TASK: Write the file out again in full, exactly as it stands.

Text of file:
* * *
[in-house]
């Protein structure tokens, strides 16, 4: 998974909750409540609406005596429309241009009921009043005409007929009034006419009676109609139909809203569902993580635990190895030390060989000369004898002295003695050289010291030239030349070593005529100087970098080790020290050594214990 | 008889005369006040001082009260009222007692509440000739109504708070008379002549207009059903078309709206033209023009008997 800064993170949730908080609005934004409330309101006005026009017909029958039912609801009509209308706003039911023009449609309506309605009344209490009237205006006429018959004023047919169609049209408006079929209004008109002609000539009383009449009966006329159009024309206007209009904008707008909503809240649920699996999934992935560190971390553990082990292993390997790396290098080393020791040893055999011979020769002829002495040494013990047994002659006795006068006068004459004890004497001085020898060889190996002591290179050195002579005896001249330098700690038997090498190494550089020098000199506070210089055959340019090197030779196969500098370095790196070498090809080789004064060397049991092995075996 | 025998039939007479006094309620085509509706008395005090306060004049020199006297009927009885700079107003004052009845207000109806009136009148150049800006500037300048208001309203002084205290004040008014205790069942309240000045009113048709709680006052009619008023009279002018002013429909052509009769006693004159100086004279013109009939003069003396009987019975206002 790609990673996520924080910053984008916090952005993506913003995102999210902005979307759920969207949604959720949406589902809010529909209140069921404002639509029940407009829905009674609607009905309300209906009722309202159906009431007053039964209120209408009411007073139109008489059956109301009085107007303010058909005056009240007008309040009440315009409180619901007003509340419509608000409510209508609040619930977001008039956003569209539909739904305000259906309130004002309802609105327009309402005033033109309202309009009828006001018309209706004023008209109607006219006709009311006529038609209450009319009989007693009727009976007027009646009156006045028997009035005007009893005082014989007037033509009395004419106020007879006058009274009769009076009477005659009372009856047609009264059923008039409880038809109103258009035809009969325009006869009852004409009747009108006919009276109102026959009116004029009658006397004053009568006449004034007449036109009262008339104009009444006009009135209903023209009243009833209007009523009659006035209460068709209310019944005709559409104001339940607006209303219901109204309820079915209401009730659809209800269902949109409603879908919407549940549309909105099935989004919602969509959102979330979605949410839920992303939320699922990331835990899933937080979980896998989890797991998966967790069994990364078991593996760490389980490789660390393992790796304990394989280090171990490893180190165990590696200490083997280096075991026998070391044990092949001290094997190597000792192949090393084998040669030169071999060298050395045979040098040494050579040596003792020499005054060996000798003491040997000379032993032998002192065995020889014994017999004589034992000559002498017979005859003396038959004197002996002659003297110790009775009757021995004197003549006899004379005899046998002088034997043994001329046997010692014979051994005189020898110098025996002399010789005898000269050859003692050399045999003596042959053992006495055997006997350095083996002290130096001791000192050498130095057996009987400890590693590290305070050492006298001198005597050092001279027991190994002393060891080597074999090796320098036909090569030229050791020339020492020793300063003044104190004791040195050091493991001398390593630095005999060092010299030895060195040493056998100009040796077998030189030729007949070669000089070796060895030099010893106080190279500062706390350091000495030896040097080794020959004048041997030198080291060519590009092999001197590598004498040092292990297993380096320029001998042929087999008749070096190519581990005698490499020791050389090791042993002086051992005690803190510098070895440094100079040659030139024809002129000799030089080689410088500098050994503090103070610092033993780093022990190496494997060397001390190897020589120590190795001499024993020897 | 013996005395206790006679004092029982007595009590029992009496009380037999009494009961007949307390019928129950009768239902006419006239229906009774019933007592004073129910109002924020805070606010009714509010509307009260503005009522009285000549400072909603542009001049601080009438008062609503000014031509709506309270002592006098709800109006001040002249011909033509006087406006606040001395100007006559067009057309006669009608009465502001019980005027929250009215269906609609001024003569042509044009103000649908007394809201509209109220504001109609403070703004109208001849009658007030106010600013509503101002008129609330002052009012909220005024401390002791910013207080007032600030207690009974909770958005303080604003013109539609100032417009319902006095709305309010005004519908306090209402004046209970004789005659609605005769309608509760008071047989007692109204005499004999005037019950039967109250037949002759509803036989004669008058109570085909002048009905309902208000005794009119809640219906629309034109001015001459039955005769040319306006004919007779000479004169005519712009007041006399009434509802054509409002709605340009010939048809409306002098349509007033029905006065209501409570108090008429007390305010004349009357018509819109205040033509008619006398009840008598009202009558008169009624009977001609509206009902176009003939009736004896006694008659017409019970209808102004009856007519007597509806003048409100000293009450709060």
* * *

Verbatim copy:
[in-house]
């Protein structure tokens, strides 16, 4: 998974909750409540609406005596429309241009009921009043005409007929009034006419009676109609139909809203569902993580635990190895030390060989000369004898002295003695050289010291030239030349070593005529100087970098080790020290050594214990 | 008889005369006040001082009260009222007692509440000739109504708070008379002549207009059903078309709206033209023009008997 800064993170949730908080609005934004409330309101006005026009017909029958039912609801009509209308706003039911023009449609309506309605009344209490009237205006006429018959004023047919169609049209408006079929209004008109002609000539009383009449009966006329159009024309206007209009904008707008909503809240649920699996999934992935560190971390553990082990292993390997790396290098080393020791040893055999011979020769002829002495040494013990047994002659006795006068006068004459004890004497001085020898060889190996002591290179050195002579005896001249330098700690038997090498190494550089020098000199506070210089055959340019090197030779196969500098370095790196070498090809080789004064060397049991092995075996 | 025998039939007479006094309620085509509706008395005090306060004049020199006297009927009885700079107003004052009845207000109806009136009148150049800006500037300048208001309203002084205290004040008014205790069942309240000045009113048709709680006052009619008023009279002018002013429909052509009769006693004159100086004279013109009939003069003396009987019975206002 790609990673996520924080910053984008916090952005993506913003995102999210902005979307759920969207949604959720949406589902809010529909209140069921404002639509029940407009829905009674609607009905309300209906009722309202159906009431007053039964209120209408009411007073139109008489059956109301009085107007303010058909005056009240007008309040009440315009409180619901007003509340419509608000409510209508609040619930977001008039956003569209539909739904305000259906309130004002309802609105327009309402005033033109309202309009009828006001018309209706004023008209109607006219006709009311006529038609209450009319009989007693009727009976007027009646009156006045028997009035005007009893005082014989007037033509009395004419106020007879006058009274009769009076009477005659009372009856047609009264059923008039409880038809109103258009035809009969325009006869009852004409009747009108006919009276109102026959009116004029009658006397004053009568006449004034007449036109009262008339104009009444006009009135209903023209009243009833209007009523009659006035209460068709209310019944005709559409104001339940607006209303219901109204309820079915209401009730659809209800269902949109409603879908919407549940549309909105099935989004919602969509959102979330979605949410839920992303939320699922990331835990899933937080979980896998989890797991998966967790069994990364078991593996760490389980490789660390393992790796304990394989280090171990490893180190165990590696200490083997280096075991026998070391044990092949001290094997190597000792192949090393084998040669030169071999060298050395045979040098040494050579040596003792020499005054060996000798003491040997000379032993032998002192065995020889014994017999004589034992000559002498017979005859003396038959004197002996002659003297110790009775009757021995004197003549006899004379005899046998002088034997043994001329046997010692014979051994005189020898110098025996002399010789005898000269050859003692050399045999003596042959053992006495055997006997350095083996002290130096001791000192050498130095057996009987400890590693590290305070050492006298001198005597050092001279027991190994002393060891080597074999090796320098036909090569030229050791020339020492020793300063003044104190004791040195050091493991001398390593630095005999060092010299030895060195040493056998100009040796077998030189030729007949070669000089070796060895030099010893106080190279500062706390350091000495030896040097080794020959004048041997030198080291060519590009092999001197590598004498040092292990297993380096320029001998042929087999008749070096190519581990005698490499020791050389090791042993002086051992005690803190510098070895440094100079040659030139024809002129000799030089080689410088500098050994503090103070610092033993780093022990190496494997060397001390190897020589120590190795001499024993020897 | 013996005395206790006679004092029982007595009590029992009496009380037999009494009961007949307390019928129950009768239902006419006239229906009774019933007592004073129910109002924020805070606010009714509010509307009260503005009522009285000549400072909603542009001049601080009438008062609503000014031509709506309270002592006098709800109006001040002249011909033509006087406006606040001395100007006559067009057309006669009608009465502001019980005027929250009215269906609609001024003569042509044009103000649908007394809201509209109220504001109609403070703004109208001849009658007030106010600013509503101002008129609330002052009012909220005024401390002791910013207080007032600030207690009974909770958005303080604003013109539609100032417009319902006095709305309010005004519908306090209402004046209970004789005659609605005769309608509760008071047989007692109204005499004999005037019950039967109250037949002759509803036989004669008058109570085909002048009905309902208000005794009119809640219906629309034109001015001459039955005769040319306006004919007779000479004169005519712009007041006399009434509802054509409002709605340009010939048809409306002098349509007033029905006065209501409570108090008429007390305010004349009357018509819109205040033509008619006398009840008598009202009558008169009624009977001609509206009902176009003939009736004896006694008659017409019970209808102004009856007519007597509806003048409100000293009450709060």